Whenever something claims to be 'crazy' (meaning 'funny' or 'wacky') in the title, you should be careful. It usually means the product won't be crazy at all, but rather lame. Simple reason: They try too hard, it all gets too obvious. Die total verrückte Rallye (literal translation: the totally crazy rallye) fortunately only stumbles into this trap partly, keeping the lameness factor at a bearable minimum (if only there weren't this 'announcer' with his GDR / Berlin accent...).
The game concerns a group of people travelling across Europe in the rallye and getting rich in the process. A capital is chosen randomly, and whoever arrives there first (by whatever means necessary) receives the prize money. Then, another capital is chosen and so on. The overall goal is to earn more money than all the others.
Just like in a board game, the players move around by throwing a dice and then moving across the predefined routes on the map. Depending on what kind of tile they stop at the end of each turn, something good (blue = get money, yellow = get event card which can be used to your advantage) or bad (red = lose money) happens. White tiles are cities. In those, money can be invested into the local industry which then contributes a certain sum to one's bank account each turn.
The economic aspect is extremely simple: Just buy as much as you can. This makes Die total verrückte Rallye a very carefree game. The fun is basically in the travelling which is presented in a very attractive way. The players are moving over a good-looking map (which incorporates some well-known sights and other cartoony landmarks) without even worrying about the mode of transport (the default car is switched for a plane automatically once somebody leaves dry land). Best of all: The shortest route to the current target capital is indicated with an arrow. Very good usage of a computer's abilities compared to a real board game! However, there are often good reasons not to follow this proposed route (e.g. to avoid landing on a red tile), so it doesn't detract from the free choice of the player at all. Another really nice aspect is that the very tight borders to eastern Europe are opened after a few game years (indicating the fall of the iron curtain), opening up previously unaccessable territory.
A few well-made features are there to spice things up a bit. First of all, there's Dr. Drago (who even got the honour to be the title figure in the English version). He's basically an annoyance who attaches himself to the player who did worst in the previous round (i.e. the one who didn't even get near the capital), following him around and doing stupid things which cost that particular player money. Dr. Drago is basically there to increase the incentive to go for the target capital even though it seems hopeless to reach it first - and it's working very well. Then, there are the cards. There are many different ones which can become helpful in different situations. Getting more dices to throw for one turn is useful for a player who is still far away from the target city, while the 'one space' card is great if you're standing right next to it. The cards can also be used to sabotage your opponents, buy more industry and so on.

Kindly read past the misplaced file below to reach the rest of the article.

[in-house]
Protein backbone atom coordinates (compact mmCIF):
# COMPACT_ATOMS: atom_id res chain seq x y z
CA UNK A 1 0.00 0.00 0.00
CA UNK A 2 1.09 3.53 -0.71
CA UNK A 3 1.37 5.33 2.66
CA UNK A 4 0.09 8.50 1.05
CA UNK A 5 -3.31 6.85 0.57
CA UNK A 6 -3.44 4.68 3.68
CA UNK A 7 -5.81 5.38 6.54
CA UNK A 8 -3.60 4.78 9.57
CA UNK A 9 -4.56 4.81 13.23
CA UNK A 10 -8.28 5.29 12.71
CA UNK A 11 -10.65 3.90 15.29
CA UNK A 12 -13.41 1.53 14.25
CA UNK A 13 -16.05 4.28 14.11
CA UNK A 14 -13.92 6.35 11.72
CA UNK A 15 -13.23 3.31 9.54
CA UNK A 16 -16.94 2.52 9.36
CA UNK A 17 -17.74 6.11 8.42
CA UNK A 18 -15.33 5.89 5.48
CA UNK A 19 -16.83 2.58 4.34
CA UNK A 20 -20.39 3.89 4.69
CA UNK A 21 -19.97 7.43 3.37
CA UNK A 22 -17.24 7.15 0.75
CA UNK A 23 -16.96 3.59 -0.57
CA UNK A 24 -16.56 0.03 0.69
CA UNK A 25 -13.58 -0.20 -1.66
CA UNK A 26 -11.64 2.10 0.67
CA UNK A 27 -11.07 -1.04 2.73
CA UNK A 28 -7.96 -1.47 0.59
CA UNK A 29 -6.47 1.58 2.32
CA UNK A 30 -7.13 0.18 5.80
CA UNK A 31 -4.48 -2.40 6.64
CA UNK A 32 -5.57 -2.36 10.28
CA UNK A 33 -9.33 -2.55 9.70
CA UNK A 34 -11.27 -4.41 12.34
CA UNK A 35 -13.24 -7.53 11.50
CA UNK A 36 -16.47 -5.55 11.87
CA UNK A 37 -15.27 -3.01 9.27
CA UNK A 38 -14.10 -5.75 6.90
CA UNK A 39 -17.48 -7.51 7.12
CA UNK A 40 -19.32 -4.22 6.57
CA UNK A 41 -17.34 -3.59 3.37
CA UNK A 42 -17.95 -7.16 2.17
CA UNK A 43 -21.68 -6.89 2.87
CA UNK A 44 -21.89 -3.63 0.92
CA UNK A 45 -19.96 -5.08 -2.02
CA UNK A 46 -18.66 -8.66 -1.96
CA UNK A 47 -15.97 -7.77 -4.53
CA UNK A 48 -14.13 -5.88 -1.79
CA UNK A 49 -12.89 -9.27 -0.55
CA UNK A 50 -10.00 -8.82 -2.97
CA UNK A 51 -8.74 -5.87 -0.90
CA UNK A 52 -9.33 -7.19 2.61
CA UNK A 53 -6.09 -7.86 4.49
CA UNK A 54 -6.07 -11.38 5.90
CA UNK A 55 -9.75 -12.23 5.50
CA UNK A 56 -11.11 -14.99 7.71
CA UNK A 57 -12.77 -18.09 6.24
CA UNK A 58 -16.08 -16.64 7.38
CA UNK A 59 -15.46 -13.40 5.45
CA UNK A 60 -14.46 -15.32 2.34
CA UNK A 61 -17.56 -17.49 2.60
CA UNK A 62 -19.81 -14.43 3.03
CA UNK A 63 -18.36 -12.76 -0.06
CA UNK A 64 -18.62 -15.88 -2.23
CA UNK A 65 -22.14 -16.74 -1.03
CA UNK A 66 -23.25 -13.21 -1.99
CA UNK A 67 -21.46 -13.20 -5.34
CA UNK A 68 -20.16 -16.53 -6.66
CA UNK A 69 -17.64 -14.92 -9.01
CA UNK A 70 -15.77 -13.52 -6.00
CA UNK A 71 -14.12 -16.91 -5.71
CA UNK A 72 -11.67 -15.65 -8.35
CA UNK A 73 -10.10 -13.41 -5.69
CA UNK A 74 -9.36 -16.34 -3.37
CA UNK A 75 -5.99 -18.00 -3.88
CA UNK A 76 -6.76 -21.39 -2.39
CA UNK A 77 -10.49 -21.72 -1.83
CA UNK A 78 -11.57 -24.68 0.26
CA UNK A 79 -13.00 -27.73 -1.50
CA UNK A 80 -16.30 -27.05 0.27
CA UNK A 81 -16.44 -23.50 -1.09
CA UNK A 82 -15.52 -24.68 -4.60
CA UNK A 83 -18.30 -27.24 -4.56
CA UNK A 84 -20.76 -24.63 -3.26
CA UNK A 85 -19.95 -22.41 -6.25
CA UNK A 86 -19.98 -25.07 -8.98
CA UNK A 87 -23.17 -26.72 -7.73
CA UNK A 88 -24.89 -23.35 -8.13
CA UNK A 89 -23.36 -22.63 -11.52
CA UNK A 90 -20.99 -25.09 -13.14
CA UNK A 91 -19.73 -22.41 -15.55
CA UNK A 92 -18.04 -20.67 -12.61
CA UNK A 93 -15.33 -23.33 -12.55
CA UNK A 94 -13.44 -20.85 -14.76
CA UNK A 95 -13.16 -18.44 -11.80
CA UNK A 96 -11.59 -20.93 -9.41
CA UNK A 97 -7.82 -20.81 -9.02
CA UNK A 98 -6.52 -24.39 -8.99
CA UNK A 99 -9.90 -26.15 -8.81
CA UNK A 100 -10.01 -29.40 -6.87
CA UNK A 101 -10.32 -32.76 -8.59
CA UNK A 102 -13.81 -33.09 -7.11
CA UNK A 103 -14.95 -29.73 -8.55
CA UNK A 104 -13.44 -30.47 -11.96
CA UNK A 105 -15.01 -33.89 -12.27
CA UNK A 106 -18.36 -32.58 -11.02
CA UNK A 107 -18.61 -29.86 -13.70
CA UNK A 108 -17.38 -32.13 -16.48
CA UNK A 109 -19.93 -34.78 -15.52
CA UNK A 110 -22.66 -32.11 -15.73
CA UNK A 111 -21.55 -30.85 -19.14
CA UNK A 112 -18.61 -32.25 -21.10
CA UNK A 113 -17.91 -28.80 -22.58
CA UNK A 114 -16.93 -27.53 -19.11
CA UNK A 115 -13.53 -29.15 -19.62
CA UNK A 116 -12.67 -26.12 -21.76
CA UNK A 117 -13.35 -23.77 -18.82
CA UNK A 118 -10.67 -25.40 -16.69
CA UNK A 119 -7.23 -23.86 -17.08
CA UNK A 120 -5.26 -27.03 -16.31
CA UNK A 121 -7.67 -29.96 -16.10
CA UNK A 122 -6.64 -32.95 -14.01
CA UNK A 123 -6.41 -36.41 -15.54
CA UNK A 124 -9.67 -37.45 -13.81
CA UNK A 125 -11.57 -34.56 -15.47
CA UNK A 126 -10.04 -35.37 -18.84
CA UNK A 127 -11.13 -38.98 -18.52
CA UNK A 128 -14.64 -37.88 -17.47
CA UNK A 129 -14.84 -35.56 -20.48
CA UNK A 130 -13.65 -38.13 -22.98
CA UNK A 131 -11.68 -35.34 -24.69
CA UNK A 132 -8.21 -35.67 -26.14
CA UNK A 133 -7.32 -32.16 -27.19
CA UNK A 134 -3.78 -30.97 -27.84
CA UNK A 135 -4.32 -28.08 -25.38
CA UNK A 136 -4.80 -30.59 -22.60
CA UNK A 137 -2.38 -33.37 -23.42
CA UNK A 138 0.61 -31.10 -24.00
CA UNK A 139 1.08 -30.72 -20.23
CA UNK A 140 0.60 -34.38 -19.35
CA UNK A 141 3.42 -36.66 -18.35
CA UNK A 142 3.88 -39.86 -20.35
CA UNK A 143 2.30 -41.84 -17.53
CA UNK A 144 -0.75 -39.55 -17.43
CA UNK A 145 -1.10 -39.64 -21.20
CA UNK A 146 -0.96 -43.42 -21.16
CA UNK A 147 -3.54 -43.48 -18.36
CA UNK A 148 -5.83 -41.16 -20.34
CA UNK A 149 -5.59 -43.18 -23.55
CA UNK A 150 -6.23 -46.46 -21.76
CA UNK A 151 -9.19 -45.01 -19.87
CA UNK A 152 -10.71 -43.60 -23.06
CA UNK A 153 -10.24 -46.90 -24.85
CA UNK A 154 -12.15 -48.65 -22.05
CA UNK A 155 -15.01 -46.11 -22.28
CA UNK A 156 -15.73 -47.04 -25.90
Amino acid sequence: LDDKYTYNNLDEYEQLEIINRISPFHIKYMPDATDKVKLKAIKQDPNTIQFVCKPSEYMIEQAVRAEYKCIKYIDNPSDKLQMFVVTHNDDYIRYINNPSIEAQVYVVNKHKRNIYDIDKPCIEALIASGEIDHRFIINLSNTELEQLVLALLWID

Last, but not least, there are random events. These are basically forces of nature doing their job in a destructive and disruptive manner. Falling rocks might block a road for some time, a flood might destroy parts of a city - including industry. These events are the only aspect where the designers went a little too far, because especially in the early stages of the game, losing all your sources of income because of one single random disaster just happens too often - and that's pretty much fatal for the player, as early industry obviously amounts to huge sums of income in the course of the game.
There isn't much else to complain about in this game (the main beef is indeed the annoying accent of this one guy mentioned in the introduction, but since you're reading the English review, chances are you won't ever get to listen to it anyway). Of course, the typical board game curse strikes, i.e. it gets better the more human participants are gathered, and at the same time, waiting times become quite long with many players (no matter whether they're human or not). However, as far as pseudo-board-games-on-the-computer go, this is pretty much as good as it can get. A welcome change from the overly serious and complicated average strategy game!